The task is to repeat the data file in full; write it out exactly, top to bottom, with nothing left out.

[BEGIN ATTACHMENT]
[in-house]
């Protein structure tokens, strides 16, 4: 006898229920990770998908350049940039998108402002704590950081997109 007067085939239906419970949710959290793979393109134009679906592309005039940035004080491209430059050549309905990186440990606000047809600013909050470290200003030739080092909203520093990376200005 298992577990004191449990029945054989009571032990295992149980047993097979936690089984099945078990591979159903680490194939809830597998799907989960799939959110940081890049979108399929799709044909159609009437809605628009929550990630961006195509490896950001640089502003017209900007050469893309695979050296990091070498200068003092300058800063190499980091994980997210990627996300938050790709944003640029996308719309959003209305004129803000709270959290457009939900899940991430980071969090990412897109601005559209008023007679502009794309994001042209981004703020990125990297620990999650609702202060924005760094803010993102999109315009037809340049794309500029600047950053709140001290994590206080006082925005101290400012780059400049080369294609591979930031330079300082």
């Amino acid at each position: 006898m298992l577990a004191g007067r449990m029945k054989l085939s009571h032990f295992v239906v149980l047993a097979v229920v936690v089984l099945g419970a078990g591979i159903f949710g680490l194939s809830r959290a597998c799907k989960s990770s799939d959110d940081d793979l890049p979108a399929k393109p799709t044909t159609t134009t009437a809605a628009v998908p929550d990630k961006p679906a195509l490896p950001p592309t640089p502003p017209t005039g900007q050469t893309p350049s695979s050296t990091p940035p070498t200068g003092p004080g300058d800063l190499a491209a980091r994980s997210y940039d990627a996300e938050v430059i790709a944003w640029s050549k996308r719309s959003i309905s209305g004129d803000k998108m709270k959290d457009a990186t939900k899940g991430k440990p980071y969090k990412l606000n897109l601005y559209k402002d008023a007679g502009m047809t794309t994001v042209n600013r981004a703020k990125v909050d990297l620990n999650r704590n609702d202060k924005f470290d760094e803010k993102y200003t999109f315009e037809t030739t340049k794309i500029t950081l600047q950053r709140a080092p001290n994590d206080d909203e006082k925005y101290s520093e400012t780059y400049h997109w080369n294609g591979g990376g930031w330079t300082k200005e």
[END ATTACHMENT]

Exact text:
[in-house]
């Protein structure tokens, strides 16, 4: 006898229920990770998908350049940039998108402002704590950081997109 007067085939239906419970949710959290793979393109134009679906592309005039940035004080491209430059050549309905990186440990606000047809600013909050470290200003030739080092909203520093990376200005 298992577990004191449990029945054989009571032990295992149980047993097979936690089984099945078990591979159903680490194939809830597998799907989960799939959110940081890049979108399929799709044909159609009437809605628009929550990630961006195509490896950001640089502003017209900007050469893309695979050296990091070498200068003092300058800063190499980091994980997210990627996300938050790709944003640029996308719309959003209305004129803000709270959290457009939900899940991430980071969090990412897109601005559209008023007679502009794309994001042209981004703020990125990297620990999650609702202060924005760094803010993102999109315009037809340049794309500029600047950053709140001290994590206080006082925005101290400012780059400049080369294609591979930031330079300082």
């Amino acid at each position: 006898m298992l577990a004191g007067r449990m029945k054989l085939s009571h032990f295992v239906v149980l047993a097979v229920v936690v089984l099945g419970a078990g591979i159903f949710g680490l194939s809830r959290a597998c799907k989960s990770s799939d959110d940081d793979l890049p979108a399929k393109p799709t044909t159609t134009t009437a809605a628009v998908p929550d990630k961006p679906a195509l490896p950001p592309t640089p502003p017209t005039g900007q050469t893309p350049s695979s050296t990091p940035p070498t200068g003092p004080g300058d800063l190499a491209a980091r994980s997210y940039d990627a996300e938050v430059i790709a944003w640029s050549k996308r719309s959003i309905s209305g004129d803000k998108m709270k959290d457009a990186t939900k899940g991430k440990p980071y969090k990412l606000n897109l601005y559209k402002d008023a007679g502009m047809t794309t994001v042209n600013r981004a703020k990125v909050d990297l620990n999650r704590n609702d202060k924005f470290d760094e803010k993102y200003t999109f315009e037809t030739t340049k794309i500029t950081l600047q950053r709140a080092p001290n994590d206080d909203e006082k925005y101290s520093e400012t780059y400049h997109w080369n294609g591979g990376g930031w330079t300082k200005e």